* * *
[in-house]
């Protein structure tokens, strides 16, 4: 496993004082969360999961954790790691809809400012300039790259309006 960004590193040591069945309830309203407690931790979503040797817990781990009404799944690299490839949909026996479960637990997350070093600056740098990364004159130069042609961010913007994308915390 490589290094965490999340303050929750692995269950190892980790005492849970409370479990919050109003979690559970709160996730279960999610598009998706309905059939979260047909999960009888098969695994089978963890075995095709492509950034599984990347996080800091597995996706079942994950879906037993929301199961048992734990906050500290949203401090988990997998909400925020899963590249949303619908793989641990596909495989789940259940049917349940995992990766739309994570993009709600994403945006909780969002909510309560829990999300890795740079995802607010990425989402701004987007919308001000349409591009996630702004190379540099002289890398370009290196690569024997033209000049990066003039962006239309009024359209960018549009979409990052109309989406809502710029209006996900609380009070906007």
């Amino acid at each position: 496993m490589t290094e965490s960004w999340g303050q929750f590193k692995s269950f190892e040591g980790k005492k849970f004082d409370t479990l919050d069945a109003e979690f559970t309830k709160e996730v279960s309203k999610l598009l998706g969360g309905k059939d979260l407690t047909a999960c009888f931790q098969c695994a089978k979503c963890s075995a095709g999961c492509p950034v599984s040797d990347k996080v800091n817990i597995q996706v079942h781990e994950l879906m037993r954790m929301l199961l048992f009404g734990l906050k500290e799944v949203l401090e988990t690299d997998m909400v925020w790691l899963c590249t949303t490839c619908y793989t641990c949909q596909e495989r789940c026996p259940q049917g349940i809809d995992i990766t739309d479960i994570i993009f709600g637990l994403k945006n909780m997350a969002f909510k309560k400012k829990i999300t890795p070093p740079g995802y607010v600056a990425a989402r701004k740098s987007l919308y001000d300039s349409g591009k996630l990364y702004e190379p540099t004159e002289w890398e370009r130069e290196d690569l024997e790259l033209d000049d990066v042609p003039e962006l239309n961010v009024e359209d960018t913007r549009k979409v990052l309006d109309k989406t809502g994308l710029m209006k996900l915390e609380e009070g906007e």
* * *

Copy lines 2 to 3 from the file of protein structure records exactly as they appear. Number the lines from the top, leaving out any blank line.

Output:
């Protein structure tokens, strides 16, 4: 496993004082969360999961954790790691809809400012300039790259309006 960004590193040591069945309830309203407690931790979503040797817990781990009404799944690299490839949909026996479960637990997350070093600056740098990364004159130069042609961010913007994308915390 490589290094965490999340303050929750692995269950190892980790005492849970409370479990919050109003979690559970709160996730279960999610598009998706309905059939979260047909999960009888098969695994089978963890075995095709492509950034599984990347996080800091597995996706079942994950879906037993929301199961048992734990906050500290949203401090988990997998909400925020899963590249949303619908793989641990596909495989789940259940049917349940995992990766739309994570993009709600994403945006909780969002909510309560829990999300890795740079995802607010990425989402701004987007919308001000349409591009996630702004190379540099002289890398370009290196690569024997033209000049990066003039962006239309009024359209960018549009979409990052109309989406809502710029209006996900609380009070906007």
């Amino acid at each position: 496993m490589t290094e965490s960004w999340g303050q929750f590193k692995s269950f190892e040591g980790k005492k849970f004082d409370t479990l919050d069945a109003e979690f559970t309830k709160e996730v279960s309203k999610l598009l998706g969360g309905k059939d979260l407690t047909a999960c009888f931790q098969c695994a089978k979503c963890s075995a095709g999961c492509p950034v599984s040797d990347k996080v800091n817990i597995q996706v079942h781990e994950l879906m037993r954790m929301l199961l048992f009404g734990l906050k500290e799944v949203l401090e988990t690299d997998m909400v925020w790691l899963c590249t949303t490839c619908y793989t641990c949909q596909e495989r789940c026996p259940q049917g349940i809809d995992i990766t739309d479960i994570i993009f709600g637990l994403k945006n909780m997350a969002f909510k309560k400012k829990i999300t890795p070093p740079g995802y607010v600056a990425a989402r701004k740098s987007l919308y001000d300039s349409g591009k996630l990364y702004e190379p540099t004159e002289w890398e370009r130069e290196d690569l024997e790259l033209d000049d990066v042609p003039e962006l239309n961010v009024e359209d960018t913007r549009k979409v990052l309006d109309k989406t809502g994308l710029m209006k996900l915390e609380e009070g906007e």